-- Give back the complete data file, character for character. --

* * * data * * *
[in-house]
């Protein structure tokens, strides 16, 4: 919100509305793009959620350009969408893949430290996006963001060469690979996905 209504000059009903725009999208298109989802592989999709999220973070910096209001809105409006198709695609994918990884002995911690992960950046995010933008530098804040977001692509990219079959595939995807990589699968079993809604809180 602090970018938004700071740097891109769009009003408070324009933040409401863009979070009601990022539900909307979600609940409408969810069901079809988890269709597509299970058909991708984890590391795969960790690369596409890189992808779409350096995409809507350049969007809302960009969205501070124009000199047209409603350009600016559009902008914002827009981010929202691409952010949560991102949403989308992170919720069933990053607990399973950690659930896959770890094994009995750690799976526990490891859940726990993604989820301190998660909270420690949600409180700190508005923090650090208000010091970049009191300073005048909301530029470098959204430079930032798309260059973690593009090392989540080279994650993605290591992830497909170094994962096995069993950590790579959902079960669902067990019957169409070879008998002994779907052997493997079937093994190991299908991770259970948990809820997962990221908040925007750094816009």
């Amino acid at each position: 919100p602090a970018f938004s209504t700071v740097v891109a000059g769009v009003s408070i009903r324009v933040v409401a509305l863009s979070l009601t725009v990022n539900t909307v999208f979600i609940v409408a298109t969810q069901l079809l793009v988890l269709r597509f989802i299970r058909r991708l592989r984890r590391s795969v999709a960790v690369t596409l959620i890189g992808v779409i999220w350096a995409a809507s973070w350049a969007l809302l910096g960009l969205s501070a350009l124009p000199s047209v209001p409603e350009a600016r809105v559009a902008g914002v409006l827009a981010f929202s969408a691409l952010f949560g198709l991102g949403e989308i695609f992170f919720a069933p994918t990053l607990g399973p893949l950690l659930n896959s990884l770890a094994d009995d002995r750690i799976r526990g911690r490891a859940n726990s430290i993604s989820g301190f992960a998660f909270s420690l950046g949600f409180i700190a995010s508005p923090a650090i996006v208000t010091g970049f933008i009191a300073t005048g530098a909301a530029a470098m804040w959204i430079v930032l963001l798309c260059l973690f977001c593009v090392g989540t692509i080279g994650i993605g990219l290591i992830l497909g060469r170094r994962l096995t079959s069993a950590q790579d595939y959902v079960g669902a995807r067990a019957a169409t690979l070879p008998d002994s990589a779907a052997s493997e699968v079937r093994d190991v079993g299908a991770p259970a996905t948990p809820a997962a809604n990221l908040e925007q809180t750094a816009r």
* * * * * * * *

[in-house]
């Protein structure tokens, strides 16, 4: 919100509305793009959620350009969408893949430290996006963001060469690979996905 209504000059009903725009999208298109989802592989999709999220973070910096209001809105409006198709695609994918990884002995911690992960950046995010933008530098804040977001692509990219079959595939995807990589699968079993809604809180 602090970018938004700071740097891109769009009003408070324009933040409401863009979070009601990022539900909307979600609940409408969810069901079809988890269709597509299970058909991708984890590391795969960790690369596409890189992808779409350096995409809507350049969007809302960009969205501070124009000199047209409603350009600016559009902008914002827009981010929202691409952010949560991102949403989308992170919720069933990053607990399973950690659930896959770890094994009995750690799976526990490891859940726990993604989820301190998660909270420690949600409180700190508005923090650090208000010091970049009191300073005048909301530029470098959204430079930032798309260059973690593009090392989540080279994650993605290591992830497909170094994962096995069993950590790579959902079960669902067990019957169409070879008998002994779907052997493997079937093994190991299908991770259970948990809820997962990221908040925007750094816009």
């Amino acid at each position: 919100p602090a970018f938004s209504t700071v740097v891109a000059g769009v009003s408070i009903r324009v933040v409401a509305l863009s979070l009601t725009v990022n539900t909307v999208f979600i609940v409408a298109t969810q069901l079809l793009v988890l269709r597509f989802i299970r058909r991708l592989r984890r590391s795969v999709a960790v690369t596409l959620i890189g992808v779409i999220w350096a995409a809507s973070w350049a969007l809302l910096g960009l969205s501070a350009l124009p000199s047209v209001p409603e350009a600016r809105v559009a902008g914002v409006l827009a981010f929202s969408a691409l952010f949560g198709l991102g949403e989308i695609f992170f919720a069933p994918t990053l607990g399973p893949l950690l659930n896959s990884l770890a094994d009995d002995r750690i799976r526990g911690r490891a859940n726990s430290i993604s989820g301190f992960a998660f909270s420690l950046g949600f409180i700190a995010s508005p923090a650090i996006v208000t010091g970049f933008i009191a300073t005048g530098a909301a530029a470098m804040w959204i430079v930032l963001l798309c260059l973690f977001c593009v090392g989540t692509i080279g994650i993605g990219l290591i992830l497909g060469r170094r994962l096995t079959s069993a950590q790579d595939y959902v079960g669902a995807r067990a019957a169409t690979l070879p008998d002994s990589a779907a052997s493997e699968v079937r093994d190991v079993g299908a991770p259970a996905t948990p809820a997962a809604n990221l908040e925007q809180t750094a816009r």